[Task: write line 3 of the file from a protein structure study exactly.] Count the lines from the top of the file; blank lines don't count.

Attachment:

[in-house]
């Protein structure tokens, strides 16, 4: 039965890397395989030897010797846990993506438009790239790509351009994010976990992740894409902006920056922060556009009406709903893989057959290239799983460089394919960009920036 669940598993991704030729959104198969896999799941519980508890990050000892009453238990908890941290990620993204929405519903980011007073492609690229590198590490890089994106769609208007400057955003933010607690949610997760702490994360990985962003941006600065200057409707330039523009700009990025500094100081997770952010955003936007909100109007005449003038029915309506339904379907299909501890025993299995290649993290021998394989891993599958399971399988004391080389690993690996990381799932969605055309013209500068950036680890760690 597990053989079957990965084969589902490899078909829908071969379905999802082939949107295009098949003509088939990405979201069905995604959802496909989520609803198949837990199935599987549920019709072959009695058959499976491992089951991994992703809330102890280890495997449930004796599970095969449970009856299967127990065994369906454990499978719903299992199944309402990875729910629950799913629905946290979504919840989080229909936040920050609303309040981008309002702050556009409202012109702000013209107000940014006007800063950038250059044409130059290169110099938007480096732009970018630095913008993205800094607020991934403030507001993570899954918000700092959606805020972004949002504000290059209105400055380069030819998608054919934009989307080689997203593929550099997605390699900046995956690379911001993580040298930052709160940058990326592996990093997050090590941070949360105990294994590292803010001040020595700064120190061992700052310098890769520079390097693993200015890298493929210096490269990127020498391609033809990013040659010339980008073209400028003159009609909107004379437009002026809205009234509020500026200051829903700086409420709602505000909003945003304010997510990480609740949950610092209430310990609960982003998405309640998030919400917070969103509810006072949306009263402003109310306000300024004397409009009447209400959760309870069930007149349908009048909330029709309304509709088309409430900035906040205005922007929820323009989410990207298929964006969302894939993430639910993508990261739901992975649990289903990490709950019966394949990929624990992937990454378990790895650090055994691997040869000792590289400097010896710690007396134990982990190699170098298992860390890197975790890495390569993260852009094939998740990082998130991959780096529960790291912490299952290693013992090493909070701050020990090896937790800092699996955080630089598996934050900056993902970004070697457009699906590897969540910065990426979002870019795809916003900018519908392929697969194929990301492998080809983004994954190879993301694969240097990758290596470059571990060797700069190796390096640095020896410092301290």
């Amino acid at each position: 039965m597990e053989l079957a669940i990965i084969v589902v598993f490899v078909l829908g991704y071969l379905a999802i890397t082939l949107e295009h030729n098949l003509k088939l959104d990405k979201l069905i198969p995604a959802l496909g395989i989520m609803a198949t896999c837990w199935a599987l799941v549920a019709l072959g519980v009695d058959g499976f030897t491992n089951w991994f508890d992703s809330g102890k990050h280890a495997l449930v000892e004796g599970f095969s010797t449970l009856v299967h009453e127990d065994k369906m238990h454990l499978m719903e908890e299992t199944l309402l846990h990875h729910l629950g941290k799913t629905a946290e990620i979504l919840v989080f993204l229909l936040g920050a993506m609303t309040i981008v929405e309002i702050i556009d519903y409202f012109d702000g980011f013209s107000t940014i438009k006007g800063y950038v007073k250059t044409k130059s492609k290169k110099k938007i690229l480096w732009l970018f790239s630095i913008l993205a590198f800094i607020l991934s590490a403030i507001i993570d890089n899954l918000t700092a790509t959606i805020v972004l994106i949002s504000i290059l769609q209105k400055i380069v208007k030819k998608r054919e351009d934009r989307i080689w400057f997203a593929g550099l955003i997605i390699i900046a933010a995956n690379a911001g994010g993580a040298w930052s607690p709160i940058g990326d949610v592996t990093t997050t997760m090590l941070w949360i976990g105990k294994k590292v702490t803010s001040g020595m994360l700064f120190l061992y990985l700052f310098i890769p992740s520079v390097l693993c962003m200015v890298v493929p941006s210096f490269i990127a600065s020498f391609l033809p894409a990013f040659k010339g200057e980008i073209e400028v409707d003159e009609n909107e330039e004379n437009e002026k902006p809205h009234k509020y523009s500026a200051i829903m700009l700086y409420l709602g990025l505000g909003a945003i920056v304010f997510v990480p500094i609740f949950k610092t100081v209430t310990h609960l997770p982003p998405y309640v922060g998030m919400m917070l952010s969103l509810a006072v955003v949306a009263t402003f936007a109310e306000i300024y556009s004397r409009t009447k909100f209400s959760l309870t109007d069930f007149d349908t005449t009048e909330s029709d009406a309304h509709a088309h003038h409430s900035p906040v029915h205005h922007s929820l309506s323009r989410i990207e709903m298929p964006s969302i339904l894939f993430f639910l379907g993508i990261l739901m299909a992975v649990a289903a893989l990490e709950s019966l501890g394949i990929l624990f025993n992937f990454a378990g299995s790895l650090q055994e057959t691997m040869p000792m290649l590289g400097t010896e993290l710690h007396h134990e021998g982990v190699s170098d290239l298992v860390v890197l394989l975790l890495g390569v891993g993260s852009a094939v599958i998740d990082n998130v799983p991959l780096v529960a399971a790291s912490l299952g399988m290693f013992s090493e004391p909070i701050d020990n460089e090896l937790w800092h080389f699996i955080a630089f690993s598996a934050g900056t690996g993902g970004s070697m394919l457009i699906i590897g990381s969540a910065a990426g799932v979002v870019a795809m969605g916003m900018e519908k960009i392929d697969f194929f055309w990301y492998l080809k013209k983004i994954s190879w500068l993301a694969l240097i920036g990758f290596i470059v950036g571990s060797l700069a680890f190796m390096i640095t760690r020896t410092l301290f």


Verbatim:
């Amino acid at each position: 039965m597990e053989l079957a669940i990965i084969v589902v598993f490899v078909l829908g991704y071969l379905a999802i890397t082939l949107e295009h030729n098949l003509k088939l959104d990405k979201l069905i198969p995604a959802l496909g395989i989520m609803a198949t896999c837990w199935a599987l799941v549920a019709l072959g519980v009695d058959g499976f030897t491992n089951w991994f508890d992703s809330g102890k990050h280890a495997l449930v000892e004796g599970f095969s010797t449970l009856v299967h009453e127990d065994k369906m238990h454990l499978m719903e908890e299992t199944l309402l846990h990875h729910l629950g941290k799913t629905a946290e990620i979504l919840v989080f993204l229909l936040g920050a993506m609303t309040i981008v929405e309002i702050i556009d519903y409202f012109d702000g980011f013209s107000t940014i438009k006007g800063y950038v007073k250059t044409k130059s492609k290169k110099k938007i690229l480096w732009l970018f790239s630095i913008l993205a590198f800094i607020l991934s590490a403030i507001i993570d890089n899954l918000t700092a790509t959606i805020v972004l994106i949002s504000i290059l769609q209105k400055i380069v208007k030819k998608r054919e351009d934009r989307i080689w400057f997203a593929g550099l955003i997605i390699i900046a933010a995956n690379a911001g994010g993580a040298w930052s607690p709160i940058g990326d949610v592996t990093t997050t997760m090590l941070w949360i976990g105990k294994k590292v702490t803010s001040g020595m994360l700064f120190l061992y990985l700052f310098i890769p992740s520079v390097l693993c962003m200015v890298v493929p941006s210096f490269i990127a600065s020498f391609l033809p894409a990013f040659k010339g200057e980008i073209e400028v409707d003159e009609n909107e330039e004379n437009e002026k902006p809205h009234k509020y523009s500026a200051i829903m700009l700086y409420l709602g990025l505000g909003a945003i920056v304010f997510v990480p500094i609740f949950k610092t100081v209430t310990h609960l997770p982003p998405y309640v922060g998030m919400m917070l952010s969103l509810a006072v955003v949306a009263t402003f936007a109310e306000i300024y556009s004397r409009t009447k909100f209400s959760l309870t109007d069930f007149d349908t005449t009048e909330s029709d009406a309304h509709a088309h003038h409430s900035p906040v029915h205005h922007s929820l309506s323009r989410i990207e709903m298929p964006s969302i339904l894939f993430f639910l379907g993508i990261l739901m299909a992975v649990a289903a893989l990490e709950s019966l501890g394949i990929l624990f025993n992937f990454a378990g299995s790895l650090q055994e057959t691997m040869p000792m290649l590289g400097t010896e993290l710690h007396h134990e021998g982990v190699s170098d290239l298992v860390v890197l394989l975790l890495g390569v891993g993260s852009a094939v599958i998740d990082n998130v799983p991959l780096v529960a399971a790291s912490l299952g399988m290693f013992s090493e004391p909070i701050d020990n460089e090896l937790w800092h080389f699996i955080a630089f690993s598996a934050g900056t690996g993902g970004s070697m394919l457009i699906i590897g990381s969540a910065a990426g799932v979002v870019a795809m969605g916003m900018e519908k960009i392929d697969f194929f055309w990301y492998l080809k013209k983004i994954s190879w500068l993301a694969l240097i920036g990758f290596i470059v950036g571990s060797l700069a680890f190796m390096i640095t760690r020896t410092l301290f």